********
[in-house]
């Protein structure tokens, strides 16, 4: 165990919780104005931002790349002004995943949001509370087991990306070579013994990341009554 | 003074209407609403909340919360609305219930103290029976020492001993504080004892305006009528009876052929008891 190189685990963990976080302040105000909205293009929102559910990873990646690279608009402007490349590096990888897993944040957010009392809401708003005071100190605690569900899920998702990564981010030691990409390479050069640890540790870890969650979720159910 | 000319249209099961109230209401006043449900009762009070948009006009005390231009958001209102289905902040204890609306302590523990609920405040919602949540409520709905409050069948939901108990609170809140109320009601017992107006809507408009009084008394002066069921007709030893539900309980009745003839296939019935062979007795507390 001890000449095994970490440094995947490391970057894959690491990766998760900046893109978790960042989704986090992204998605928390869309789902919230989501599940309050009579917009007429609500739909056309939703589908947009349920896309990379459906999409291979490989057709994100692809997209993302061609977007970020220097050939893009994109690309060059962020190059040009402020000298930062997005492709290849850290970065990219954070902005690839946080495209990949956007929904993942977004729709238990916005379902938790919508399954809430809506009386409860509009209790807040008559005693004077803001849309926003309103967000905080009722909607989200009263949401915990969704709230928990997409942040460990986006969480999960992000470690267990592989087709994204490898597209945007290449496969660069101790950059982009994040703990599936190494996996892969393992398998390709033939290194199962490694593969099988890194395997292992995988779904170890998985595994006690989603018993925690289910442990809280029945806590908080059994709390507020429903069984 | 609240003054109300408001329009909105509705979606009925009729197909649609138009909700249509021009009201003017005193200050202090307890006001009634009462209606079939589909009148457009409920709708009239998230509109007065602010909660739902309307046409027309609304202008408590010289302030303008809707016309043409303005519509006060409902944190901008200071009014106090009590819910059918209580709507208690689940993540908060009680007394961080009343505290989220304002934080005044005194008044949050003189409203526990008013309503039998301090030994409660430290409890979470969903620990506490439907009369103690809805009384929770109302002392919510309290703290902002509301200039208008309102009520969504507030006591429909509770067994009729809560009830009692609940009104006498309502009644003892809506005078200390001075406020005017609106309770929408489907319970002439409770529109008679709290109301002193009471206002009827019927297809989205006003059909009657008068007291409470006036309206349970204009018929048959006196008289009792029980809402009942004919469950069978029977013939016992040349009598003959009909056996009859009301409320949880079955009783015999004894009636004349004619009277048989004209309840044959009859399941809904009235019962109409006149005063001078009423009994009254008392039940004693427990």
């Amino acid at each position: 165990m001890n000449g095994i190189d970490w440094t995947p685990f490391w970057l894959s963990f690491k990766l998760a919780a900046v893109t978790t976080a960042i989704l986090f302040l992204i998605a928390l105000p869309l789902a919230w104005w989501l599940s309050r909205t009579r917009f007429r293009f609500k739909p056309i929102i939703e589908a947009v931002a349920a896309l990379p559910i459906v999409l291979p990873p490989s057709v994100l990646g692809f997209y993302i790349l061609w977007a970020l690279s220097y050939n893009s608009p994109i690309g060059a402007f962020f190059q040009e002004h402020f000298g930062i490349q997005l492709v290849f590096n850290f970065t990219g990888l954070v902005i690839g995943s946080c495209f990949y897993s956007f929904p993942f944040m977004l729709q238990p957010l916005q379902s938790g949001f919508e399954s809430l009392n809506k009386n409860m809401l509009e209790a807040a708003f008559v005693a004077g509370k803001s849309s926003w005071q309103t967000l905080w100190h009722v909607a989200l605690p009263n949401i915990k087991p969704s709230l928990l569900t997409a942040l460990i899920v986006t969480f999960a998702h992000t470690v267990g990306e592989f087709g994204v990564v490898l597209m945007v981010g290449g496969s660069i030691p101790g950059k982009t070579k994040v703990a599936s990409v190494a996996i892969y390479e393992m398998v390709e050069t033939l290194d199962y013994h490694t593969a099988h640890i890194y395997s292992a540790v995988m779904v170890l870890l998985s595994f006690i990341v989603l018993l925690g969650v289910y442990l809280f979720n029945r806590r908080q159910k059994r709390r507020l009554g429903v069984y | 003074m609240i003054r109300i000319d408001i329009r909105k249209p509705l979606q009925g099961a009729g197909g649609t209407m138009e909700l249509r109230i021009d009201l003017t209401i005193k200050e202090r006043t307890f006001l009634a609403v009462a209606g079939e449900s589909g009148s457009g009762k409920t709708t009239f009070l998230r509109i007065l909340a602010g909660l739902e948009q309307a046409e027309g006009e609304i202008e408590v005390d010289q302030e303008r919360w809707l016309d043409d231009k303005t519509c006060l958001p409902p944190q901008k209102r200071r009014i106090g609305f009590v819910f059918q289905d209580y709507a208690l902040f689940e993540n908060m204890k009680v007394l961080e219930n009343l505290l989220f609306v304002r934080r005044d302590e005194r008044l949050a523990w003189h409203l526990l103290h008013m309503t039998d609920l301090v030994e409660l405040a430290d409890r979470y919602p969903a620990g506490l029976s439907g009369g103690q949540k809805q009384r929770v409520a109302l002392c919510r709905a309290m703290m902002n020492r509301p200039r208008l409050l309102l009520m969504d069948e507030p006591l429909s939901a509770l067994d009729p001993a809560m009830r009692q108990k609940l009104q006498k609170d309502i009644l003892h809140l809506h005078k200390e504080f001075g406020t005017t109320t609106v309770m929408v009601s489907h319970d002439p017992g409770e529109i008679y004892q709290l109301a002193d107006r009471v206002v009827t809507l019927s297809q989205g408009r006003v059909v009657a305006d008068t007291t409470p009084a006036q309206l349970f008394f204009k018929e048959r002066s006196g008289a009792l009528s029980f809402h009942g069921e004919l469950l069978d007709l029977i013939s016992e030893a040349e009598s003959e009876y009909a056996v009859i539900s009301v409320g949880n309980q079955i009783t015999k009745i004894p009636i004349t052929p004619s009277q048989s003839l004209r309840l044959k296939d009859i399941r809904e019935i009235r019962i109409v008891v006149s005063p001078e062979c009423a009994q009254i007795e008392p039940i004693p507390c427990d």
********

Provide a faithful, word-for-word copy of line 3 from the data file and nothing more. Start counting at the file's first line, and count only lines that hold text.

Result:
């Amino acid at each position: 165990m001890n000449g095994i190189d970490w440094t995947p685990f490391w970057l894959s963990f690491k990766l998760a919780a900046v893109t978790t976080a960042i989704l986090f302040l992204i998605a928390l105000p869309l789902a919230w104005w989501l599940s309050r909205t009579r917009f007429r293009f609500k739909p056309i929102i939703e589908a947009v931002a349920a896309l990379p559910i459906v999409l291979p990873p490989s057709v994100l990646g692809f997209y993302i790349l061609w977007a970020l690279s220097y050939n893009s608009p994109i690309g060059a402007f962020f190059q040009e002004h402020f000298g930062i490349q997005l492709v290849f590096n850290f970065t990219g990888l954070v902005i690839g995943s946080c495209f990949y897993s956007f929904p993942f944040m977004l729709q238990p957010l916005q379902s938790g949001f919508e399954s809430l009392n809506k009386n409860m809401l509009e209790a807040a708003f008559v005693a004077g509370k803001s849309s926003w005071q309103t967000l905080w100190h009722v909607a989200l605690p009263n949401i915990k087991p969704s709230l928990l569900t997409a942040l460990i899920v986006t969480f999960a998702h992000t470690v267990g990306e592989f087709g994204v990564v490898l597209m945007v981010g290449g496969s660069i030691p101790g950059k982009t070579k994040v703990a599936s990409v190494a996996i892969y390479e393992m398998v390709e050069t033939l290194d199962y013994h490694t593969a099988h640890i890194y395997s292992a540790v995988m779904v170890l870890l998985s595994f006690i990341v989603l018993l925690g969650v289910y442990l809280f979720n029945r806590r908080q159910k059994r709390r507020l009554g429903v069984y | 003074m609240i003054r109300i000319d408001i329009r909105k249209p509705l979606q009925g099961a009729g197909g649609t209407m138009e909700l249509r109230i021009d009201l003017t209401i005193k200050e202090r006043t307890f006001l009634a609403v009462a209606g079939e449900s589909g009148s457009g009762k409920t709708t009239f009070l998230r509109i007065l909340a602010g909660l739902e948009q309307a046409e027309g006009e609304i202008e408590v005390d010289q302030e303008r919360w809707l016309d043409d231009k303005t519509c006060l958001p409902p944190q901008k209102r200071r009014i106090g609305f009590v819910f059918q289905d209580y709507a208690l902040f689940e993540n908060m204890k009680v007394l961080e219930n009343l505290l989220f609306v304002r934080r005044d302590e005194r008044l949050a523990w003189h409203l526990l103290h008013m309503t039998d609920l301090v030994e409660l405040a430290d409890r979470y919602p969903a620990g506490l029976s439907g009369g103690q949540k809805q009384r929770v409520a109302l002392c919510r709905a309290m703290m902002n020492r509301p200039r208008l409050l309102l009520m969504d069948e507030p006591l429909s939901a509770l067994d009729p001993a809560m009830r009692q108990k609940l009104q006498k609170d309502i009644l003892h809140l809506h005078k200390e504080f001075g406020t005017t109320t609106v309770m929408v009601s489907h319970d002439p017992g409770e529109i008679y004892q709290l109301a002193d107006r009471v206002v009827t809507l019927s297809q989205g408009r006003v059909v009657a305006d008068t007291t409470p009084a006036q309206l349970f008394f204009k018929e048959r002066s006196g008289a009792l009528s029980f809402h009942g069921e004919l469950l069978d007709l029977i013939s016992e030893a040349e009598s003959e009876y009909a056996v009859i539900s009301v409320g949880n309980q079955i009783t015999k009745i004894p009636i004349t052929p004619s009277q048989s003839l004209r309840l044959k296939d009859i399941r809904e019935i009235r019962i109409v008891v006149s005063p001078e062979c009423a009994q009254i007795e008392p039940i004693p507390c427990d």